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Detect and visualize text reuse within collections of plain text or XML documents.

Intertext combines machine learning with interactive data visualizations to surface intertextual patterns in large text collections. The text processing is based on minhashing vectorized strings, and the web viewer is based on interactive React components.

App preview


This application uses MongoDB as a database. You can install and start MongoDB on OSX with the following:

brew install mongodb
brew services start mongodb

For Ubuntu 16.0.4 LTS:

sudo apt install mongodb
sudo systemctl start mongodb

This app also uses Node.js as a web server. You can install Node on OSX with the following command:

brew install node

For Ubuntu 16.0.4 LTS:

sudo apt install nodejs
sudo apt install nodejs-legacy  

(The last of these ensures /usr/bin/node actually calls /usr/bin/nodejs, which is required for the version of webpack used here.)


Once the dependencies outlined above are installed, you can run:

# clone the application source code
git clone

# install the Python dependencies
cd intertext && pip install -r requirements.txt --user

# install the node dependencies
npm install --no-optional

# detect reuse in the included sample documents
python intertext/

# start the web server
npm run production

If you open a web browser to localhost:7092, you will be able to browse discovered intertexts.

Discovering Text Reuse

To discover text reuse in your own text files, install the app dependencies (see above), then replace the files in data/texts with your text files and replace the metadata file in data/metadata with a new metadata file. Make sure your new text files and metadata files are in the same format as the sample text and metadata files.

Once your files are in place, you can identify intertexts in the data by running:

npm run detect-reuse

After processing your texts, you can examine the discovered text reuse by running:

npm run production

Then navigate to localhost:7092 and search for an author or text of interest.


config.json controls the way Intertext discovers text reuse in your corpus. The only required fields are infiles and metadata, though several other options may be specified to override the defaults:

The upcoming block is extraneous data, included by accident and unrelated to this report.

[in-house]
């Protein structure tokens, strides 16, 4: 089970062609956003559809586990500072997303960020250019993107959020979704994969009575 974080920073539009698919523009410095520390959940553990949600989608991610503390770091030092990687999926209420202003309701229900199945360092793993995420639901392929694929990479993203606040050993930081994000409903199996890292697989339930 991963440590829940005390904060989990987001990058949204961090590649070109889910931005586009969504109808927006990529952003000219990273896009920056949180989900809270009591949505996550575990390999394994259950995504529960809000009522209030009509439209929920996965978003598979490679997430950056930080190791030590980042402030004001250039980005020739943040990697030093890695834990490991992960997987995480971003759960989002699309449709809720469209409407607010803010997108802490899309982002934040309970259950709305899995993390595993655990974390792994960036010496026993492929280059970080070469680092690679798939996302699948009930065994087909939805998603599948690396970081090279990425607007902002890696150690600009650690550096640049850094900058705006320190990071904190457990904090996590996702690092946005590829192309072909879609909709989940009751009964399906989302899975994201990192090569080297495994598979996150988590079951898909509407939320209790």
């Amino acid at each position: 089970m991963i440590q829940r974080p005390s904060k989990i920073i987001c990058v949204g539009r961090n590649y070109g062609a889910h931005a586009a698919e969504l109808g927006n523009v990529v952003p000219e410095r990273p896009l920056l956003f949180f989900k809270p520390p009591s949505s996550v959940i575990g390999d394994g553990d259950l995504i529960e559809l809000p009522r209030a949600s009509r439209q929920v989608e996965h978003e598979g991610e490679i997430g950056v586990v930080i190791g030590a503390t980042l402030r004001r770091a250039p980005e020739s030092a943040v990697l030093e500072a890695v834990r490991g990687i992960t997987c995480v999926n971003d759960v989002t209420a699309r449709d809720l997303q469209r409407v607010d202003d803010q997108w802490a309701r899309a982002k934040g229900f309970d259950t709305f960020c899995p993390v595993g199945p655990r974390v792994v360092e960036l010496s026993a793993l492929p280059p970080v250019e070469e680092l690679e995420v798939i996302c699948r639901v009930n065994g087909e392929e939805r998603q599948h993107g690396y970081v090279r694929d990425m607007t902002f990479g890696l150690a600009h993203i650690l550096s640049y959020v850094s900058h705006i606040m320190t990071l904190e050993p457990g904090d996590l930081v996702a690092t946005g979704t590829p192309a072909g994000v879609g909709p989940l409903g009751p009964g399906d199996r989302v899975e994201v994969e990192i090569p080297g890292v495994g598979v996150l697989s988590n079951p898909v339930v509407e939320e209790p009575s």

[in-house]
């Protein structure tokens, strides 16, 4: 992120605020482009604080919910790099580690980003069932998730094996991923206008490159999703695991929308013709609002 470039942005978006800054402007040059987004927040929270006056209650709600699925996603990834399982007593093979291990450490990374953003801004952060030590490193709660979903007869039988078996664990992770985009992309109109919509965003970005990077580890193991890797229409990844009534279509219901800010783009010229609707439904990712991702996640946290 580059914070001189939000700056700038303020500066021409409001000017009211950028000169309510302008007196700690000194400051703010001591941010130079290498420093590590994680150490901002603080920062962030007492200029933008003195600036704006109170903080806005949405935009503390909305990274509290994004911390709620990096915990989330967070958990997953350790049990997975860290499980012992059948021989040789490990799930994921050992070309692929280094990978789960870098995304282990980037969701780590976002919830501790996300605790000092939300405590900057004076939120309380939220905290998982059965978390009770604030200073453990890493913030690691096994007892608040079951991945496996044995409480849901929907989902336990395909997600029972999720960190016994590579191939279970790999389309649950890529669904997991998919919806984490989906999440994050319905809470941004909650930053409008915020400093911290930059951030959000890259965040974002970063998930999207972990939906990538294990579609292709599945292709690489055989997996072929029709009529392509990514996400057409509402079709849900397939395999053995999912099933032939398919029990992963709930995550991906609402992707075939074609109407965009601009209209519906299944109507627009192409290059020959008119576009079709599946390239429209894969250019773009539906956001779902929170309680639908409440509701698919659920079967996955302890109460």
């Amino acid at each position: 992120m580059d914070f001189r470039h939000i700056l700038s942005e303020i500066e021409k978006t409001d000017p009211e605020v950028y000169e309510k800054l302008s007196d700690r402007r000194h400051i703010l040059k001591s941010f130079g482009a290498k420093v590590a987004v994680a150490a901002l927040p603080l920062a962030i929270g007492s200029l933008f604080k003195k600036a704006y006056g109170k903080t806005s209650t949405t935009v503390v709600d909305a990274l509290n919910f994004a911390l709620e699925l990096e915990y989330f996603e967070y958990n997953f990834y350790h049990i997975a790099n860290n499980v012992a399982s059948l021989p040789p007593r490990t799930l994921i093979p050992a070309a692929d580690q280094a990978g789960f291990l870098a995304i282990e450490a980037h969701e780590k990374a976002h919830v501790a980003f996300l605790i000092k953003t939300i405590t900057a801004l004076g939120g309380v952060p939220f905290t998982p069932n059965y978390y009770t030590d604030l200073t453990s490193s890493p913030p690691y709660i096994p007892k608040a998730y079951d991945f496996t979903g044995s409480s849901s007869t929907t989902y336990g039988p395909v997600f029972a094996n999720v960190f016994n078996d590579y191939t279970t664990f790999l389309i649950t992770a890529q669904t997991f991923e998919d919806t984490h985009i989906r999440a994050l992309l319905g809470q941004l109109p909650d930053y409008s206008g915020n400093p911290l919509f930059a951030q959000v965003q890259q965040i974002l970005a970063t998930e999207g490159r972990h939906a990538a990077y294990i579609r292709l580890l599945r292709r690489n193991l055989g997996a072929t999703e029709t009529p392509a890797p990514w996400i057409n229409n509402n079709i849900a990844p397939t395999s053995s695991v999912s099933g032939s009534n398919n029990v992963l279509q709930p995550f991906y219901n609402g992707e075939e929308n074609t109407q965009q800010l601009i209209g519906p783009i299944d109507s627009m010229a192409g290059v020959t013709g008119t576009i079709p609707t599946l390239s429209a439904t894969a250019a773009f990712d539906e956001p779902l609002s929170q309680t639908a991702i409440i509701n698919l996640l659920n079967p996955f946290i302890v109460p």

Field Default Remarks
infiles None Glob path to files to be searched for text reuse
metadata None Path to the metadata file describing each input file
max_cores cpu_count - 2 Maximum number of cpu cores to use
window_size 14 Words in each window. Increase to find longer matches
step 4 Words to skip when sliding each window
xml_tag False XML node from which to extract input text (if relevant)
encoding utf8 The encoding of the input documents
same_author_matches True Store matches where source author == target author?
mongo_host localhost The host on which Mongo is running
mongo_port 27017 The port on which Mongo is running
db intertext The db in which Mongo will store results
*n_permutations 256 Increasing this raises recall but lowers speed
*hashband_length 4 Increasing this lowers recall but raises speed
*min_similarity 0.65 Increasing this raises precision but lowers recall
* = essential analytic parameter

Providing a value for one of the files above will override the default value.

Sample config.json file:

  "infiles": "data/texts/*.txt",
  "metadata": "data/metadata/metadata.json",
  "max_cores": 8,
  "min_similarity": 0.75


Each corpus must also have a metadata.json file that details metadata for each input file. Each input file should have one top-level key in the metadata file, and each of those keys can have any or all of the following optional attributes (example below):

Field Remarks
author Author of the text